Both Hulu and YouTube TV have been offering their live streaming services for about a year, but one thing each streaming provider hasn’t done is sell ads that would appear on their linear streams. However, that’s expected to change soon.

If you haven’t cut the cord, you’re well aware that your cable provider sells live ads that appear on the national networks, whether they’re for your local car dealer, appliance store or restaurant. For the national satellite providers like DirecTV and Dish Network, the ads are for various software companies or car insurance.

For Hulu and YouTube TV, it would be a sign that the two companies are at a point where their subscriber bases are large enough for live ads. In the last estimates from CNBC, Hulu with its live TV service had 450,000 subscribers while YouTube TV had about 300,000. The question is whether ad agencies will want to buy commercials on the streaming services right now.

Both Hulu and YouTube TV have other services that could be bundled with their on-demand services to drive higher ad rates, but would the ad buyers want to do that? Both platforms could also allow the ad agencies to purchase certain channels or shows with which they would want to be associated.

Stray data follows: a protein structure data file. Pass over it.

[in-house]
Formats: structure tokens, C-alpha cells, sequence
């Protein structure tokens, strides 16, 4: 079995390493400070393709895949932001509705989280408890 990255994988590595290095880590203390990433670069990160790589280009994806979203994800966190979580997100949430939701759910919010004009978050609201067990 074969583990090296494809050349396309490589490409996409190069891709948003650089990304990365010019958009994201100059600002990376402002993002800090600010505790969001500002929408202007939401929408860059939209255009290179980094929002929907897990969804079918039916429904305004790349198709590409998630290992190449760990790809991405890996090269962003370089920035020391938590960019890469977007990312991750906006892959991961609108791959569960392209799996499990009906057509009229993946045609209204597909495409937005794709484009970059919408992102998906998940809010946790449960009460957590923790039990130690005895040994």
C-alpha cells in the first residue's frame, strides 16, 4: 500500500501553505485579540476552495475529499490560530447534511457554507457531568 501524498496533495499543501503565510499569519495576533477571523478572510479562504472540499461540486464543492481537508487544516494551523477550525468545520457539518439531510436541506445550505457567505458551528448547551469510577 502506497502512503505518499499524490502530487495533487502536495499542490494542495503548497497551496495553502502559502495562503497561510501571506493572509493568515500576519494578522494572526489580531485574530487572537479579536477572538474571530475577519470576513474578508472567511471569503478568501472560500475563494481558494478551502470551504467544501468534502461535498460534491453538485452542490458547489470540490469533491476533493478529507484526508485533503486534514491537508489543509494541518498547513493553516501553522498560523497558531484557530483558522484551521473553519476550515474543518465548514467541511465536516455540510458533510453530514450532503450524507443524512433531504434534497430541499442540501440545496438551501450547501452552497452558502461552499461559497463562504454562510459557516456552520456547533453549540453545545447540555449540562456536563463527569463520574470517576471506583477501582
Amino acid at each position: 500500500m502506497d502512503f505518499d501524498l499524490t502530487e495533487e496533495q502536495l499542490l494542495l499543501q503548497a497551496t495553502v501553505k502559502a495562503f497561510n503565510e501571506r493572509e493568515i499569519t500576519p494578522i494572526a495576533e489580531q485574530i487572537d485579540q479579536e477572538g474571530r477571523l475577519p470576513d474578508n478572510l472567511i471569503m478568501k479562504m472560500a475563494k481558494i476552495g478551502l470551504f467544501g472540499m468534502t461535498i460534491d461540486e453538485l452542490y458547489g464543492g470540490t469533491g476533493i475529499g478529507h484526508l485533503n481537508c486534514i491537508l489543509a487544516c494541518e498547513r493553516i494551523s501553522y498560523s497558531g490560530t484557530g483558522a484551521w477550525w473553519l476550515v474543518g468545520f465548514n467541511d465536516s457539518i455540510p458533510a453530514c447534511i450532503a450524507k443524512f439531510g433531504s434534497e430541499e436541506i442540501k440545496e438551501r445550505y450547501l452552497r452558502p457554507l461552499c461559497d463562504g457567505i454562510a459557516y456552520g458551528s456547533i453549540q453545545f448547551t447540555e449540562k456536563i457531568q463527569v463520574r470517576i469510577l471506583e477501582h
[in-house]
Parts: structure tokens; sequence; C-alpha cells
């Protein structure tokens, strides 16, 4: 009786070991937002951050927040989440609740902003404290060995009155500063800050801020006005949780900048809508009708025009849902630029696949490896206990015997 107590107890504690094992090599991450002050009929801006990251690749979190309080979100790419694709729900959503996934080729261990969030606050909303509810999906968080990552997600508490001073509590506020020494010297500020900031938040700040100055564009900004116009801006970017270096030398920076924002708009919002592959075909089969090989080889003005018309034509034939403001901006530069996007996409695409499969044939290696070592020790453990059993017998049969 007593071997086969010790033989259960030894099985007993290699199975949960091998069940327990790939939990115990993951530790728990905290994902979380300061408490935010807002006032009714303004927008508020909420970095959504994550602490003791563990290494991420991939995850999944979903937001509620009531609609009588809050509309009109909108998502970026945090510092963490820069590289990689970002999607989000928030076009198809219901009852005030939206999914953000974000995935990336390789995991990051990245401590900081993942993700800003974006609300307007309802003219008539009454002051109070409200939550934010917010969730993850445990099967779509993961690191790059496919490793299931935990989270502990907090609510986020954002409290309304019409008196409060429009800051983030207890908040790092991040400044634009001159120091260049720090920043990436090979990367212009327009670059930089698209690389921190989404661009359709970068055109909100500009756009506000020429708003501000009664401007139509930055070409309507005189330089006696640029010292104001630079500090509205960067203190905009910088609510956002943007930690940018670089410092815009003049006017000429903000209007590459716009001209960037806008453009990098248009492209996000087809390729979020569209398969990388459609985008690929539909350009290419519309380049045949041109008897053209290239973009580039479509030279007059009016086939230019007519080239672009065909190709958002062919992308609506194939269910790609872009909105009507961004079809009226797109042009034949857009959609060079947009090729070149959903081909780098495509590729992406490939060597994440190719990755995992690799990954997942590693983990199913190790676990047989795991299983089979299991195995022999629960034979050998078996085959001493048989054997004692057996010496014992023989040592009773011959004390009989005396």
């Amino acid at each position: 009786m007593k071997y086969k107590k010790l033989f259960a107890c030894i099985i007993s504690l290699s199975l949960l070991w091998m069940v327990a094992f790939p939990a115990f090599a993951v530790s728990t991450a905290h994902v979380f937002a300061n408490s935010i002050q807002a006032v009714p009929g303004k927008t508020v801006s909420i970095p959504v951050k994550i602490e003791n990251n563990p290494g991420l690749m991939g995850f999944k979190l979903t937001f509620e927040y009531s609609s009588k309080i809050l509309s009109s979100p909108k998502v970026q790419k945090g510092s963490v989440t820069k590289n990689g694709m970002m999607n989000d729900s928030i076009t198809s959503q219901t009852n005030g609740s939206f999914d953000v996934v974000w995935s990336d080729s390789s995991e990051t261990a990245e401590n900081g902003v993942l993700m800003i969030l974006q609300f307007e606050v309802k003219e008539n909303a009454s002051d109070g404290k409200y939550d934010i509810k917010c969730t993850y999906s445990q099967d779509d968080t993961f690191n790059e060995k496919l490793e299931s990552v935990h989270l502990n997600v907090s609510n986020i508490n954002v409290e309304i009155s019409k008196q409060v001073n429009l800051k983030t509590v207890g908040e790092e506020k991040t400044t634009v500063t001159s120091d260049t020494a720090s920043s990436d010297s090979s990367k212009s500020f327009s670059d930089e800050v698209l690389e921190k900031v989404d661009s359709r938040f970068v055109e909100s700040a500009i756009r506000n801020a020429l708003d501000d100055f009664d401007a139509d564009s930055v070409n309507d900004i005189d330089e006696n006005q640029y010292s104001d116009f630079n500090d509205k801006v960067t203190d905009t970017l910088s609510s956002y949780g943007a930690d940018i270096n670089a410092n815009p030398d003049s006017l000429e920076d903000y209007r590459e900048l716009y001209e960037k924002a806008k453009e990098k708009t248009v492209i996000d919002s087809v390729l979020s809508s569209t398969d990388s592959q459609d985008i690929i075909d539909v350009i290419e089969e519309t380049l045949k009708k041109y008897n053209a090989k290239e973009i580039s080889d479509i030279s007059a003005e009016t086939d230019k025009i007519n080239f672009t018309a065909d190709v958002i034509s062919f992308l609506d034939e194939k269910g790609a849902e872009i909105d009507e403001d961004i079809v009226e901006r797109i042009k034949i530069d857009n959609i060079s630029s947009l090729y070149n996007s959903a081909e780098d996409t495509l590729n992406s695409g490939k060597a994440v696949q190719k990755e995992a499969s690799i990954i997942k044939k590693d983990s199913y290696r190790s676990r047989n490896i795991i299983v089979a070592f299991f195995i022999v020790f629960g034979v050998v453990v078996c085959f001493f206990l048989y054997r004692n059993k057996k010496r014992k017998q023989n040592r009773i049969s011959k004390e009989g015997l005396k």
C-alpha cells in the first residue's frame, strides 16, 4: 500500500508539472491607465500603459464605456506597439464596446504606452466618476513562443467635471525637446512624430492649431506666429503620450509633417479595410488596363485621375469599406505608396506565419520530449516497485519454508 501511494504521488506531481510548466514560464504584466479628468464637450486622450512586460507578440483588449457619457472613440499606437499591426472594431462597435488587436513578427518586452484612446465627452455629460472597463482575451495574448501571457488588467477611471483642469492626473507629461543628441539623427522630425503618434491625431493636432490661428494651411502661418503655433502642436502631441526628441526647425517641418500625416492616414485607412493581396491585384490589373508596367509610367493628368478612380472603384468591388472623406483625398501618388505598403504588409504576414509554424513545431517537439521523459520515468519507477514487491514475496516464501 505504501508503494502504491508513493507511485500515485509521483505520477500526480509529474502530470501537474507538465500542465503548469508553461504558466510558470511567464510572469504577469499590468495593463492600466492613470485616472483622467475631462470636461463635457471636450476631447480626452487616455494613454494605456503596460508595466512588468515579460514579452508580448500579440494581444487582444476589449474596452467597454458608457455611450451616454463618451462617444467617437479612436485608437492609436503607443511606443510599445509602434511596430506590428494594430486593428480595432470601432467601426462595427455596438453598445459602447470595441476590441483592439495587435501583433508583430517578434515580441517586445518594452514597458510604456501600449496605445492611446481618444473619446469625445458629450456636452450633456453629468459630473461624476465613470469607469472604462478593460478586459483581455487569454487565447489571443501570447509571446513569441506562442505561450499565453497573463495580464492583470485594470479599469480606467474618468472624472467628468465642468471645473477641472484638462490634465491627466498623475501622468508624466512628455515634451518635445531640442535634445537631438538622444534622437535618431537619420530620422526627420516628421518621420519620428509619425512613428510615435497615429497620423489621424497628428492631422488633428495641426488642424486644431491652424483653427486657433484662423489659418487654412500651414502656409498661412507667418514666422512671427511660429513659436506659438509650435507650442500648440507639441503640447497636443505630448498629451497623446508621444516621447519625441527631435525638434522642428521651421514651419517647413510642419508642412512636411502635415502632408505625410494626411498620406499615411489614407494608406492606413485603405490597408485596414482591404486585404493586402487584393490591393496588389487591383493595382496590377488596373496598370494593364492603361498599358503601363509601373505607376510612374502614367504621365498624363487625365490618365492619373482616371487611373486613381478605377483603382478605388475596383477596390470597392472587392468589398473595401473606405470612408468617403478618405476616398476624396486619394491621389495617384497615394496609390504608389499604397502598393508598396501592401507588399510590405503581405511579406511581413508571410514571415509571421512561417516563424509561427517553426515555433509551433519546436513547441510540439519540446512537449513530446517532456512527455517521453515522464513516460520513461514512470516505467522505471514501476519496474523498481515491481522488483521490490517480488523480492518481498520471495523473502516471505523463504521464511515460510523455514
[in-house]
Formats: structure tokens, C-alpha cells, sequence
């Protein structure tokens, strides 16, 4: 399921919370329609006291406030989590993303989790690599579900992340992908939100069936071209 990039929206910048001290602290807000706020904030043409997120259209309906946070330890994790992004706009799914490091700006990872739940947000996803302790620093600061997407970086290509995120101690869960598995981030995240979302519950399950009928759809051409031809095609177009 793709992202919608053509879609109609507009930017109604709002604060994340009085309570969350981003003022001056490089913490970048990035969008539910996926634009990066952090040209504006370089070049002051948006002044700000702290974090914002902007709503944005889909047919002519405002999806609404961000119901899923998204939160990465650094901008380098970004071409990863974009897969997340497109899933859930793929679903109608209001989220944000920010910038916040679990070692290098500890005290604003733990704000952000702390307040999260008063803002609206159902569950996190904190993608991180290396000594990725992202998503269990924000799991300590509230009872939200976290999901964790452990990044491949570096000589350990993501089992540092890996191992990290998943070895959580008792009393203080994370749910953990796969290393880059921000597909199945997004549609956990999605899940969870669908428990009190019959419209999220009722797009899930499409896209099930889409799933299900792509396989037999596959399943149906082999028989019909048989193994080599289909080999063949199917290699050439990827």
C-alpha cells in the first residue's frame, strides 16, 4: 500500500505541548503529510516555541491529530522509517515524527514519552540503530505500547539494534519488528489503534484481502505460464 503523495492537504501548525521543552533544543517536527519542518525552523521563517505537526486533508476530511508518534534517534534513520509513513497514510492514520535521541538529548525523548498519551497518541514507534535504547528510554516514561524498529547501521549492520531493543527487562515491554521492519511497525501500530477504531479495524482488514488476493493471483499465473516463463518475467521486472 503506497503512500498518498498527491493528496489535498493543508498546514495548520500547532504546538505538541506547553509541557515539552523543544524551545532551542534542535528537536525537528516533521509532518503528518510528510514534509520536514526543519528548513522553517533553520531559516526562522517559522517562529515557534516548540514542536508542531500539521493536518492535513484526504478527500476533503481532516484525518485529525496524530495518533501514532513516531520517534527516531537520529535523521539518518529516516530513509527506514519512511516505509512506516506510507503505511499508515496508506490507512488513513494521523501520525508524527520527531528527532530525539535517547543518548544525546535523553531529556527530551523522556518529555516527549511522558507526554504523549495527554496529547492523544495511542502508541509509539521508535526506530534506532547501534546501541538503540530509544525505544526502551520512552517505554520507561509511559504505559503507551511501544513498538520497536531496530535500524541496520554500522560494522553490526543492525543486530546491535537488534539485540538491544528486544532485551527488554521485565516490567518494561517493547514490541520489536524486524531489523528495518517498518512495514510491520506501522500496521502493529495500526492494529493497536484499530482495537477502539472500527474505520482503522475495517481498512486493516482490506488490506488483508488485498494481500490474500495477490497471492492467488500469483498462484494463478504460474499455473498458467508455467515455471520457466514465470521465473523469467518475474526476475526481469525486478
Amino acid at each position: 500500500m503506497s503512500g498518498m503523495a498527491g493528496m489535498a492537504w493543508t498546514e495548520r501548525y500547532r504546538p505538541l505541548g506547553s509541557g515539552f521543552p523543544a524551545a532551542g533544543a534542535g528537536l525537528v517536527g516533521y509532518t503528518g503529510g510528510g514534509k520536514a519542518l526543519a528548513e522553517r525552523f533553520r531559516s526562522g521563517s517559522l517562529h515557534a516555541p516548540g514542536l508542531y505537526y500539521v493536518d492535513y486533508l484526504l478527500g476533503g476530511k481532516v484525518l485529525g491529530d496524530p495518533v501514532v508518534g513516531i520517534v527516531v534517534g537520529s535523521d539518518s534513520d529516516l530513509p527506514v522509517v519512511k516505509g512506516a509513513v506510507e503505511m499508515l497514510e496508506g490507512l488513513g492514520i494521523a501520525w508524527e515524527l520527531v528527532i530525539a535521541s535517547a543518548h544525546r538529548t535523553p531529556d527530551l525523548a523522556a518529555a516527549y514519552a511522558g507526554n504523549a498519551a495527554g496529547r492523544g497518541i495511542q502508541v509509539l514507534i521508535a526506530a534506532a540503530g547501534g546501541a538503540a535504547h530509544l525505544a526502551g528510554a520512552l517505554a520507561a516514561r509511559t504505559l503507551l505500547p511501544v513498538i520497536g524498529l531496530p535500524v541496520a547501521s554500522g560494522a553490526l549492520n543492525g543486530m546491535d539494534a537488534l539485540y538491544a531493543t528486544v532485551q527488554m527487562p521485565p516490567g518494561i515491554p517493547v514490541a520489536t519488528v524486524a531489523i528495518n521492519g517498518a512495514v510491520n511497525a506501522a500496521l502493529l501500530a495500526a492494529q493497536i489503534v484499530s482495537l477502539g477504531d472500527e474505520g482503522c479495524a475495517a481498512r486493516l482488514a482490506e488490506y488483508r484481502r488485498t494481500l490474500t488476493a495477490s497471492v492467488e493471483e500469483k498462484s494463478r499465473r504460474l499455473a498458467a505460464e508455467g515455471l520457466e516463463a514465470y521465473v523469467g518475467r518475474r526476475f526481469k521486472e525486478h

While this won’t affect the content you see on either service, it would mean that Hulu and YouTube TV would have more clout. And with the free trials they offer to potential subscribers, the base could increase if viewers like what they see. But there’s also the risk of those viewers not staying with the service.

Hulu and YouTube TV also have a few technical hurdles to work out as well, but it appears that both companies are well on their way to start selling live ads on their services. It’s also a sign that they’re both gaining more popularity among cord cutters.

[Digiday]

About Ken Fang

Ken has been covering the sports media in earnest at his own site, Fang's Bites since May 2007 and at Awful Announcing since March 2013.

He provides a unique perspective having been an award-winning radio news reporter in Providence and having worked in local television.

Fang celebrates the three Boston Red Sox World Championships in the 21st Century, but continues to be a long-suffering Cleveland Browns fan.